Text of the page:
1931 Honor: Meggy MacIntosh

VERDICT: Trash

Laurinda’s Rating: 2.5/5

Meggy MacIntosh, one of the 1931 Newbery Honor titles, is a historical fiction novel featuring the title character. After the death of her father, a Scottish Highland lord, Meggy moves in with her relatives in Edinburgh. She always feels superfluous. Although she adores her slightly older and infinitely more glamorous cousin, Meggy doesn’t fit. In a bold move, Meggy decides to follow her heroine, Flora MacDonald, to America.

Although some ruckus ensues when Meggy fools her cousin’s beau Ewan into taking Meggy instead of Veronica, Meggy makes many friends on her sea voyage. When she lands in Wilmington, North Carolina, she quickly finds a place with a local merchant family. Meggy is discouraged that Flora MacDonald has moved to the backcountry, and has a long wait to find her.

The tensions that would eventually erupt into the American Revolution are already simmering when Meggy arrives. Years are rarely/never mentioned, but the Battle of Moore’s Creek Bridge, mentioned close to the end of the book, took place in February 1776. Meggy herself is torn in loyalty. Her heroine, Flora MacDonald, is busy gathering an army of Scots to support the Crown; many of the Scots in North Carolina had survived the disastrous Battle of Culloden and vowed to be on the winning side of this conflict. However, as Meggy spends more time in America, she falls in love with the opportunities it represents.

Meggy splits her time between Wilmington and a plantation, where she is a companion to Miss Cameron and helps instruct the younger child in Latin. Miss Cameron sends Meggy to carry a travel authorization to a local Tory couple who are fleeing back to England. While there, Meggy buys the indenture of Tibbie, a strong Scottish girl Meggy met on the sea voyage, to prevent Tibbie from being sold to an awful man. She also gets a horse and a riding habit out of the deal. Eventually, David Malcolm, a cousin of the Wilmington family with whom Meggy mostly stayed, sends word that Flora’s son-in-law will be in Wilmington. Another harrowing journey ensues, with Meggy taking ill with a fever about when they reach Cross Creek. Meggy stays with the Malcolm family there, fitting in perfectly and feeling useful for one of the first times in her life. She does join Flora MacDonald for a time, but returns to the Malcolms when Mrs. Malcolm is injured. A visit from Ewan, who has fallen for Meggy and wants to take her back to Scotland where he has inherited the family fortune, crystallizes her attachment to America and to the Revolution. Both the MacDonalds and Malcolms march off to battle, on opposite sides; the Whigs win and none of the Malcolm clan is injured.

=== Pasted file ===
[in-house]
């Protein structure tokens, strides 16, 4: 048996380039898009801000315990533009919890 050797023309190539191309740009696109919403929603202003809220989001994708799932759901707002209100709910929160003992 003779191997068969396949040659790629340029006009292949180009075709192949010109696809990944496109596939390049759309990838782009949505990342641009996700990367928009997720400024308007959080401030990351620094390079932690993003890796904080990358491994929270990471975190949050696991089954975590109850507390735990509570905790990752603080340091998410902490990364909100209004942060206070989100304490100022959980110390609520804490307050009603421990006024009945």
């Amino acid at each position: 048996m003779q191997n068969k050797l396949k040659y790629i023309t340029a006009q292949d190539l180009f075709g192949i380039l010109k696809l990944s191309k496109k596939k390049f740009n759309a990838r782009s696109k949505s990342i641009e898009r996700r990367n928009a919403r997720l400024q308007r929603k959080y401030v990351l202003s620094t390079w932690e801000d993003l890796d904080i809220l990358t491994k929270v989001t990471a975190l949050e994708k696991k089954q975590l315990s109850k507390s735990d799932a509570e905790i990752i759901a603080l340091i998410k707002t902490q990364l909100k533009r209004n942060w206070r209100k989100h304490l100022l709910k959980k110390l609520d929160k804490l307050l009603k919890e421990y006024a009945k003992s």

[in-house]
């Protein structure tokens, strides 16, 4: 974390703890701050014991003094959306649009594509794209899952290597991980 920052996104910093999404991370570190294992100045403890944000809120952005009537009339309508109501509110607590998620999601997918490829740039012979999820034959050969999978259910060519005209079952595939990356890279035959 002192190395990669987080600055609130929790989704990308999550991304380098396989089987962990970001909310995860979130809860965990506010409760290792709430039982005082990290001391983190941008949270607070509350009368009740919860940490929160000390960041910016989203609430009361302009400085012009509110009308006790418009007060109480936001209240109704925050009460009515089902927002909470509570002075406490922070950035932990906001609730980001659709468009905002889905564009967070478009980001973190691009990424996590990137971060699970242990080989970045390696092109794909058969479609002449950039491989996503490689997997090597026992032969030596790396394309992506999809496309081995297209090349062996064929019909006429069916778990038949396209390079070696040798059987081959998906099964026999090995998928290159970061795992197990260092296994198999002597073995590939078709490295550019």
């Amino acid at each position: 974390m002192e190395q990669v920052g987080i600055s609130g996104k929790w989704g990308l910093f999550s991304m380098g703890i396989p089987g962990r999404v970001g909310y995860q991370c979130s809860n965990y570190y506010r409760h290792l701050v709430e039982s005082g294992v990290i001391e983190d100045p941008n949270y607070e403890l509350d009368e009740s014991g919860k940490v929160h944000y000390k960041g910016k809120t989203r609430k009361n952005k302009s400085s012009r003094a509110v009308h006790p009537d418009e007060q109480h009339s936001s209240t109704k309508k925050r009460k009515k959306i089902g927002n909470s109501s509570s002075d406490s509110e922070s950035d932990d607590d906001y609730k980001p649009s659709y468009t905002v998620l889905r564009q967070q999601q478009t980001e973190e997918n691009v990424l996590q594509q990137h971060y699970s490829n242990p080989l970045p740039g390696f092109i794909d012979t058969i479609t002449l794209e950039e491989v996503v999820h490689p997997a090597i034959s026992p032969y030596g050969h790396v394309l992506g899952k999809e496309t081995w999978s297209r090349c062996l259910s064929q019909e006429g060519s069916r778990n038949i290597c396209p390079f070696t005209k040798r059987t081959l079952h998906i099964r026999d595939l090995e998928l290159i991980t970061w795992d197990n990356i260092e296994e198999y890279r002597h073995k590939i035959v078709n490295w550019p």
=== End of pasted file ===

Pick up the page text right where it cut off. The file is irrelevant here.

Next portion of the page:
The Good: Meggy is a proactive heroine. She doesn’t wait for things to happen to her but makes opportunities for herself. Although she mostly works within her gender role (lots of the activities are nursing people, mending clothes for the men, supervising slaves, etc.), Meggy doesn’t hesitate to speak her mind and make her own decisions.

The Bad: This reads like a fairly standard “plucky girl” historical fiction book, though at least Meggy isn’t married off in the end. Every risky decision Meggy takes turns out perfectly for her, which…yeah. Unlikely.

The Ugly: Holy racism, Batman. Just about every derogatory or negative word that could be applied to the African and African-American slave population is. The language is enough to pop me out of the story. Besides words like the n word, darkie, kink-haired, etc., the descriptors are also incredibly negative. The slaves are lazy, stupid, can’t be left unsupervised, etc. I suspect this is an amalgamation of what attitudes actually were in the 1770’s and what they were when this was written in the 1930’s.

It’s not a terrible read – the pacing is pretty good and the character development adequate. I’d tentatively recommend it for about grades 4-6, to those who are interested in historical fiction set near the American Revolution. However, there are better titles available for general reading.

 

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